from The American Heritage® Dictionary of the English Language, 4th Edition
- n. A sparkling white wine made from a blend of grapes, especially Chardonnay and pinot, produced in Champagne.
- n. A similar sparkling wine made elsewhere.
- n. A pale orange yellow to grayish yellow or yellowish gray.
from Wiktionary, Creative Commons Attribution/Share-Alike License
- n. A sparkling white wine made from a blend of grapes, especially Chardonnay and pinot, produced in Champagne by the méthode champenoise; (countable) any variety of champagne.
- n. A glass of champagne.
- n. Any sparkling white wine.
- n. A very pale brownish-gold colour, similar to that of champagne.
- adj. Of a very pale brownish-gold color, similar to that of champagne.
from the GNU version of the Collaborative International Dictionary of English
- n. A light wine, of several kinds, originally made in the province of Champagne, in France.
from The Century Dictionary and Cyclopedia
- n. The effervescent or so-called sparkling wine made within the limits of the old province of Champagne in northeastern France, chiefly in the region about Reims, Épernay, Avize, Ay, and Pierry, in the department of Marne.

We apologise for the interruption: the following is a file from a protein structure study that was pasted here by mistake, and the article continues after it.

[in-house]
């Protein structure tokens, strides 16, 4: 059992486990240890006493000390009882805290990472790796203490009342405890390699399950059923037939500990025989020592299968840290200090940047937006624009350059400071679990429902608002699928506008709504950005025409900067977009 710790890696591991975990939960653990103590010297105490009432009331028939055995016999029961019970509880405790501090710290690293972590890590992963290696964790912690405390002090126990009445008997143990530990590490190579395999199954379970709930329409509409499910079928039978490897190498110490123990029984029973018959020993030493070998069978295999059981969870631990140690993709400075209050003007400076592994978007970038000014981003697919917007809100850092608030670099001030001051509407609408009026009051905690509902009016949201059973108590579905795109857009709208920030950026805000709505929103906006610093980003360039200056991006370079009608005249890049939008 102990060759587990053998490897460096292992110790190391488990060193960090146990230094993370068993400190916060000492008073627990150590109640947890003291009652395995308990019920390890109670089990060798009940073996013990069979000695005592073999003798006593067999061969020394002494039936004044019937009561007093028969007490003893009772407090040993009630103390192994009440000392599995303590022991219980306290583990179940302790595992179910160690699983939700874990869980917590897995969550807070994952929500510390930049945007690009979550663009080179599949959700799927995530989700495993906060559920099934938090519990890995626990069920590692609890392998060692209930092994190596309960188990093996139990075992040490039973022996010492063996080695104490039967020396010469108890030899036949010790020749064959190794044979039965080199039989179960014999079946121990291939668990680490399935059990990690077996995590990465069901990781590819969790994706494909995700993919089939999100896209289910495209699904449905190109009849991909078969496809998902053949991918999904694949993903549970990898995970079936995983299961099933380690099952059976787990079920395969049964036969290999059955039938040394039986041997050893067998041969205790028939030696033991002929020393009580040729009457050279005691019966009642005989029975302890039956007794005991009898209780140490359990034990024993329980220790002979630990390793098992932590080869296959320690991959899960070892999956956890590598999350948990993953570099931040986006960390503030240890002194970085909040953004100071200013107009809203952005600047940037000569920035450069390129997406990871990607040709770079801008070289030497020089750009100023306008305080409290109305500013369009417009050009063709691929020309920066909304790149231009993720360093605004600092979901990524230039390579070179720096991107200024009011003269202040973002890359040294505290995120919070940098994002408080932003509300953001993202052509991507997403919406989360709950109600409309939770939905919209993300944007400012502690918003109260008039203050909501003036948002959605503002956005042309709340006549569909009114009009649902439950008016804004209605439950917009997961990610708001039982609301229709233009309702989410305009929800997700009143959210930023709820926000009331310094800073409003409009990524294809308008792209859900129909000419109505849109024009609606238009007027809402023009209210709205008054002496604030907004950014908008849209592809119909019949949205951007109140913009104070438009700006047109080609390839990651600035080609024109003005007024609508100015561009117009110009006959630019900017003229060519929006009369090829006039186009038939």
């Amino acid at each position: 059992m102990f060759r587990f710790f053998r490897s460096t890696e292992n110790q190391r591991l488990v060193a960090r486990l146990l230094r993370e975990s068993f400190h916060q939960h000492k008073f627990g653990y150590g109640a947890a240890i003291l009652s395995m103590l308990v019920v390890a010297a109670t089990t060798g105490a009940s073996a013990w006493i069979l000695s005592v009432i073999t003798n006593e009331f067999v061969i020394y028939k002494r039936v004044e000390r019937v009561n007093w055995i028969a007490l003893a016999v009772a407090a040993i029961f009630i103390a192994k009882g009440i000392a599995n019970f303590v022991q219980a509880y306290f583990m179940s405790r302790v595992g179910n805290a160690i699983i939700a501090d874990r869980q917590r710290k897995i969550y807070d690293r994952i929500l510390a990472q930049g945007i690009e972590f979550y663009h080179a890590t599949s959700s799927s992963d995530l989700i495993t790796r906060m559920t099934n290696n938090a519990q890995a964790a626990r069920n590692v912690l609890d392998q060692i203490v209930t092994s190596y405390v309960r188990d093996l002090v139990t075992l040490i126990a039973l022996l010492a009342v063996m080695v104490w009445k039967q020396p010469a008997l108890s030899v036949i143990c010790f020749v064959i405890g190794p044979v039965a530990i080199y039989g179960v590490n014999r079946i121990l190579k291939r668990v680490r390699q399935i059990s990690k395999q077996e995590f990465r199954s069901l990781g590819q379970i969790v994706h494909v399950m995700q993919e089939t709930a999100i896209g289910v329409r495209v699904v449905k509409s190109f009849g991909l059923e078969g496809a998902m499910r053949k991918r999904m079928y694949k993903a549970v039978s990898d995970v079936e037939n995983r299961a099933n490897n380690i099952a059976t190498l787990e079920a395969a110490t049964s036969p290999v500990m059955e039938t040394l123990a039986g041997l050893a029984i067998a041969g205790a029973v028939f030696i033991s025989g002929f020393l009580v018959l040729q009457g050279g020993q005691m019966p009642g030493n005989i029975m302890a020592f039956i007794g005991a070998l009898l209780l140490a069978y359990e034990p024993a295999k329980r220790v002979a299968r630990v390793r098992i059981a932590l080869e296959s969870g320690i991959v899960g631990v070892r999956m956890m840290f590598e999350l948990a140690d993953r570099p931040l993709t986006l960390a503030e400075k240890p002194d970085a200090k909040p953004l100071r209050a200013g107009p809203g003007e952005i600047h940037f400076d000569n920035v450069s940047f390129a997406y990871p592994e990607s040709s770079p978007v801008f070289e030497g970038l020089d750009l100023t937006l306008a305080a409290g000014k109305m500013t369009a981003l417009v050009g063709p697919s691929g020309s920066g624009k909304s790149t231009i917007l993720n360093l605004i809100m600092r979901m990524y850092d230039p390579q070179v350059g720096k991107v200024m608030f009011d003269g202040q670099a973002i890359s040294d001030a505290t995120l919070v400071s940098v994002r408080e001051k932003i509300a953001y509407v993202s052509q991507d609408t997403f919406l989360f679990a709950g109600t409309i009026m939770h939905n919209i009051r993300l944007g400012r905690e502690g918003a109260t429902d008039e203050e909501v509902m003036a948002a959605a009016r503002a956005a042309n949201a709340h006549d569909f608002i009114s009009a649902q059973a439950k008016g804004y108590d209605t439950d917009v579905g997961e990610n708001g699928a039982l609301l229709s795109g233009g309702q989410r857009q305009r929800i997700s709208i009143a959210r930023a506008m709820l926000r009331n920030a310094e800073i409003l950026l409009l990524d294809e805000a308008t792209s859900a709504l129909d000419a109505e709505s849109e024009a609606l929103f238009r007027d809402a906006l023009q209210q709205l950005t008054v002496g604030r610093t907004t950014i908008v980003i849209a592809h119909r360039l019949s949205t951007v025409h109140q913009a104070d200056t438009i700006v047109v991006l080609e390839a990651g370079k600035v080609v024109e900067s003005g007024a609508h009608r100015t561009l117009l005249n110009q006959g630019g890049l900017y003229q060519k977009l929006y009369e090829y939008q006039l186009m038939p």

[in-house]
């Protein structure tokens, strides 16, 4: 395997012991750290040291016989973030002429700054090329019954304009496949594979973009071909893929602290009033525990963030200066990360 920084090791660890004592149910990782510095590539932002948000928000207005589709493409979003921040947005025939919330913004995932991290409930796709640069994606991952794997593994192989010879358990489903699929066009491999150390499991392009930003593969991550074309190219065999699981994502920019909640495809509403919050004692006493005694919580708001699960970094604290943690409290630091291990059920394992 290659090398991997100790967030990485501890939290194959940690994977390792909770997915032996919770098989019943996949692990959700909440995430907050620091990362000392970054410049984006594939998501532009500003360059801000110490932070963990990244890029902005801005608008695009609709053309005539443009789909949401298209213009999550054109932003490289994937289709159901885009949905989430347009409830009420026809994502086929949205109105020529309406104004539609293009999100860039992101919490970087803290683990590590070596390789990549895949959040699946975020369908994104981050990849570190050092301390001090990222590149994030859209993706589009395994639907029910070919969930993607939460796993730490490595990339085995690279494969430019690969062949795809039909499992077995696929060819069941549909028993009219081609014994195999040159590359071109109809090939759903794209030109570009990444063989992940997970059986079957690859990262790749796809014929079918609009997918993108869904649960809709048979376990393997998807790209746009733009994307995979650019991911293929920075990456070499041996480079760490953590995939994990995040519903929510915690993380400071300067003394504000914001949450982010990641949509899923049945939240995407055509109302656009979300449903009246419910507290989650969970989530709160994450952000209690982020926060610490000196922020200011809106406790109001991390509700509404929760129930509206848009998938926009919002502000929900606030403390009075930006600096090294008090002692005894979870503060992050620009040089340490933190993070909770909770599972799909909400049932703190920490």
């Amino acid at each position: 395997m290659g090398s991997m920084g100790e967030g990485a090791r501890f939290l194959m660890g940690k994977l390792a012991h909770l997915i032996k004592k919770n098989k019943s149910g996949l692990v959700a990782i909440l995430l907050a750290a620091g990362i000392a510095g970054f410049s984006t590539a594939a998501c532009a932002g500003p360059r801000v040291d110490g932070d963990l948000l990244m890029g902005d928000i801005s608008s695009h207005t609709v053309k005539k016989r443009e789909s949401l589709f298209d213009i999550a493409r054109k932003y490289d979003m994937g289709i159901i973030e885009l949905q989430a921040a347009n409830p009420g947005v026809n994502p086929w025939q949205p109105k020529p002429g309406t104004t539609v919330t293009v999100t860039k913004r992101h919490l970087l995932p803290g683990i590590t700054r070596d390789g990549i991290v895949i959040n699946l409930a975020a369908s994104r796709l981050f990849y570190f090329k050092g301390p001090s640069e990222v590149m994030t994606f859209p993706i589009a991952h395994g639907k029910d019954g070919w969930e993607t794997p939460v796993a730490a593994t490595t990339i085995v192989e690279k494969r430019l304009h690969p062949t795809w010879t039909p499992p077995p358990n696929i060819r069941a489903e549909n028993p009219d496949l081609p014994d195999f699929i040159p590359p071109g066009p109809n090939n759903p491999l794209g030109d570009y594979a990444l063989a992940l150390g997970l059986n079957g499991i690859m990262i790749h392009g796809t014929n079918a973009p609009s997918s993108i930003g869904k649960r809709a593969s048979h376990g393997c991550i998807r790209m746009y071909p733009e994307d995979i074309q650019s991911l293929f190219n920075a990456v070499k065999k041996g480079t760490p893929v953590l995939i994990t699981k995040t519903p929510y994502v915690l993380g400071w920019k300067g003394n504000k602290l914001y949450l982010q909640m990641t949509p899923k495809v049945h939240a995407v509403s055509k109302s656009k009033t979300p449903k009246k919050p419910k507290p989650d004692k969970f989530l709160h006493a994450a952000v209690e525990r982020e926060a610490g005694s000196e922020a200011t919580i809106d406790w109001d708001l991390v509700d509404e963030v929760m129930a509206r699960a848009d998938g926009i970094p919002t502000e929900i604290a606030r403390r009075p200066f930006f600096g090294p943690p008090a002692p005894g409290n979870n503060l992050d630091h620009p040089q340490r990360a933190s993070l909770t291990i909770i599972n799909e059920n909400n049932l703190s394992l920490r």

- n. Effervescent wine, wherever made: as, Swiss champagne; California champagne.
from WordNet 3.0 Copyright 2006 by Princeton University. All rights reserved.
- n. a white sparkling wine either produced in Champagne or resembling that produced there
- n. a region of northeastern France
You have heard the term champagne socialism, well this is it.
People still feel that for really special occasions, the wine must have the word "champagne" on the label.
“From time to time,” says Dr. Brandes, “there came over her what she calls her champagne-mood; she grieves that this is no longer the case with him.”
Perhaps, when safely married, Susan would ask her to one of the family dinners, with a glassful of foam which she called champagne, and the leg of a crow which she called game from the shooting-lodge ....
"From time to time," says Dr. Brandes, "there came over her what she calls her champagne-mood; she grieves that this is no longer the case with him."
As far back as 1887 the Court of Angers, the appeal court, ruled in favour of wine growers in Champagne, decreeing that the name champagne "referred simultaneously to the place and methods of production of certain wines specifically denoted by that name and by no other."
Sadly, he neglected to say whether this “light and vertical” subclass of things de luxe could explain how speakers of English came to use shampoo as a slang word for champagne.4
This mildly alcoholic sparkling beverage, sold in champagne-like bottles, is popular for toasts at weddings and holidays.
Apparently the model for big champagne is to reduce yields, tighten belts, and wait for economic boom times again.
An unnamed source cites declines of 50-85% in champagne sales with pricey stuff hit hardest.
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